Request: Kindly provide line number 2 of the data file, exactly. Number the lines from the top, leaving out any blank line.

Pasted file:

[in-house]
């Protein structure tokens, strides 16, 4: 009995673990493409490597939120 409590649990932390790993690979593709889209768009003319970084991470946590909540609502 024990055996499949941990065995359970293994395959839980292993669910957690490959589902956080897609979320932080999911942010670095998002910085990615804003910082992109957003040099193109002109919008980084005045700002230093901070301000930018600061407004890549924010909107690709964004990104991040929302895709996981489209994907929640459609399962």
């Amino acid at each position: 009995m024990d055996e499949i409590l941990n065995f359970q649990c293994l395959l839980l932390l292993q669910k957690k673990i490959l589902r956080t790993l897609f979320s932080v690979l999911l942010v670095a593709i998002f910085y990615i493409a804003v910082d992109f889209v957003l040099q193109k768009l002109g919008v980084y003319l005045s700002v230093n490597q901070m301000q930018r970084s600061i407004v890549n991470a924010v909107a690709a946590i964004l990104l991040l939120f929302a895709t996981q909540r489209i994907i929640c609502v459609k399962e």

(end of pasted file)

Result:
């Protein structure tokens, strides 16, 4: 009995673990493409490597939120 409590649990932390790993690979593709889209768009003319970084991470946590909540609502 024990055996499949941990065995359970293994395959839980292993669910957690490959589902956080897609979320932080999911942010670095998002910085990615804003910082992109957003040099193109002109919008980084005045700002230093901070301000930018600061407004890549924010909107690709964004990104991040929302895709996981489209994907929640459609399962």